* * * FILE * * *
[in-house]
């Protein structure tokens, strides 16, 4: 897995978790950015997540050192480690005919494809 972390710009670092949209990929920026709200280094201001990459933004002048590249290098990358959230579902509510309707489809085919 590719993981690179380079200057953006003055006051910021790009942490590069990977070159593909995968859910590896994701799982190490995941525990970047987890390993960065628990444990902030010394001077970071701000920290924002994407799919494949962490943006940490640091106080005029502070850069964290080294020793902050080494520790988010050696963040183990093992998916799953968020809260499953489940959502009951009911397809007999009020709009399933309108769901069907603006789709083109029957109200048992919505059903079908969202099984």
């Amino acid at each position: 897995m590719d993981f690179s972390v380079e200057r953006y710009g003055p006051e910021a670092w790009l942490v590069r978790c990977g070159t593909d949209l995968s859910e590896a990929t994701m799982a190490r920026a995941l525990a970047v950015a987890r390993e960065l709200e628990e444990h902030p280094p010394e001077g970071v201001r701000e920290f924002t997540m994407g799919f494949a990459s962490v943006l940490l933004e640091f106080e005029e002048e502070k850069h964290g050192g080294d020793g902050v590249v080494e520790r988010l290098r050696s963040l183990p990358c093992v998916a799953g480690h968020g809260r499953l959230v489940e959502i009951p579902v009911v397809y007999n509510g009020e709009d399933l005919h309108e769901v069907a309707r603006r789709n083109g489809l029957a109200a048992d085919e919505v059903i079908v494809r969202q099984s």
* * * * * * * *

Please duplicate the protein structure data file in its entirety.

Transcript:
[in-house]
């Protein structure tokens, strides 16, 4: 897995978790950015997540050192480690005919494809 972390710009670092949209990929920026709200280094201001990459933004002048590249290098990358959230579902509510309707489809085919 590719993981690179380079200057953006003055006051910021790009942490590069990977070159593909995968859910590896994701799982190490995941525990970047987890390993960065628990444990902030010394001077970071701000920290924002994407799919494949962490943006940490640091106080005029502070850069964290080294020793902050080494520790988010050696963040183990093992998916799953968020809260499953489940959502009951009911397809007999009020709009399933309108769901069907603006789709083109029957109200048992919505059903079908969202099984």
């Amino acid at each position: 897995m590719d993981f690179s972390v380079e200057r953006y710009g003055p006051e910021a670092w790009l942490v590069r978790c990977g070159t593909d949209l995968s859910e590896a990929t994701m799982a190490r920026a995941l525990a970047v950015a987890r390993e960065l709200e628990e444990h902030p280094p010394e001077g970071v201001r701000e920290f924002t997540m994407g799919f494949a990459s962490v943006l940490l933004e640091f106080e005029e002048e502070k850069h964290g050192g080294d020793g902050v590249v080494e520790r988010l290098r050696s963040l183990p990358c093992v998916a799953g480690h968020g809260r499953l959230v489940e959502i009951p579902v009911v397809y007999n509510g009020e709009d399933l005919h309108e769901v069907a309707r603006r789709n083109g489809l029957a109200a048992d085919e919505v059903i079908v494809r969202q099984s």